Martin Luther King III, the eldest son of civil rights leaders Dr. Martin Luther King Jr. and Coretta Scott King, defendedthat honors his parents following criticism of the recently unveiled sculpture.
The monument, which is called “,” represents the hug Dr. King and Coretta Scott King shared after he won the Nobel Peace Price in 1964. The $10 million bronze sculpture, designed by Hank Willis Thomas and MASS Design Group, has garnered mixed reactions since its unveiling last week in the Boston Common.
King III told CNN’s Don Lemon on Monday, which marked Martin Luther King Jr. Day, that he thought “the artist did a great job,” despite criticism that the monument only depicts his parents’ disembodied arms.
“I’m satisfied,” King III said. “Yeah, it didn’t have my mom and dad’s images but it represents something that brings people together. And in this day and age, when there’s so much division, we need symbols that talk about bringing us together.”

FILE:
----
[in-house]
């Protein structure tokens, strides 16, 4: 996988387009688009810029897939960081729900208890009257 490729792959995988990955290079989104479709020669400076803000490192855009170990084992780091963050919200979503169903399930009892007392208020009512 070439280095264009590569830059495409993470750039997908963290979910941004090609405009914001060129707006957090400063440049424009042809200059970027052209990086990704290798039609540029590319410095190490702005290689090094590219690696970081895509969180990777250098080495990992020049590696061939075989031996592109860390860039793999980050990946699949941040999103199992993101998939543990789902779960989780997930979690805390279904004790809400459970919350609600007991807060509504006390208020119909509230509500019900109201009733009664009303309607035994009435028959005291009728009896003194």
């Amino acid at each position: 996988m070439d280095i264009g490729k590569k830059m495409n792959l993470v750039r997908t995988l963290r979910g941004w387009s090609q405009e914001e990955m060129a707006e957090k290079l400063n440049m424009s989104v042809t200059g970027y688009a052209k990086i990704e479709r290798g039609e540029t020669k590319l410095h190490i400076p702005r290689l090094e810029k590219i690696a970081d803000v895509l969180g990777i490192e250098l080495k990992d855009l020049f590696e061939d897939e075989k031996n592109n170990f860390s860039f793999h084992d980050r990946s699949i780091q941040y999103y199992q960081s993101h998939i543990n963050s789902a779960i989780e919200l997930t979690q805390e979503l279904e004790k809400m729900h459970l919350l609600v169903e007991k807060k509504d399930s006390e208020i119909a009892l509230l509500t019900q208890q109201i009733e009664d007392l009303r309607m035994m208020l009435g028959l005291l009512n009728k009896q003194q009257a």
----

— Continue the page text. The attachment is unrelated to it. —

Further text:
King III also said that he was “moved” by the artwork.
“It’s personal for me,” King III added, noting that, had his parents never met in Boston, “maybe I wouldn’t be here. So I’m grateful, number one, that it talks about the love story.”
King III concluded by telling Lemon he was happy that the monument represents his mother.
“Many monuments are done just around dad,” he said. “But it represents the kind of relationship they had working together, and they were a partnership.”
Other relatives of Dr. King and Coretta Scott King have not been so kind in their appraisals.
Seneca Scott, a cousin of Coretta Scott King, has shared his dislike of the statue with several outlets, going as far as to say, “melt it down,” on Twitter.
“I still can’t get over how they tried to play my fam,” Scott wrote in another tweet.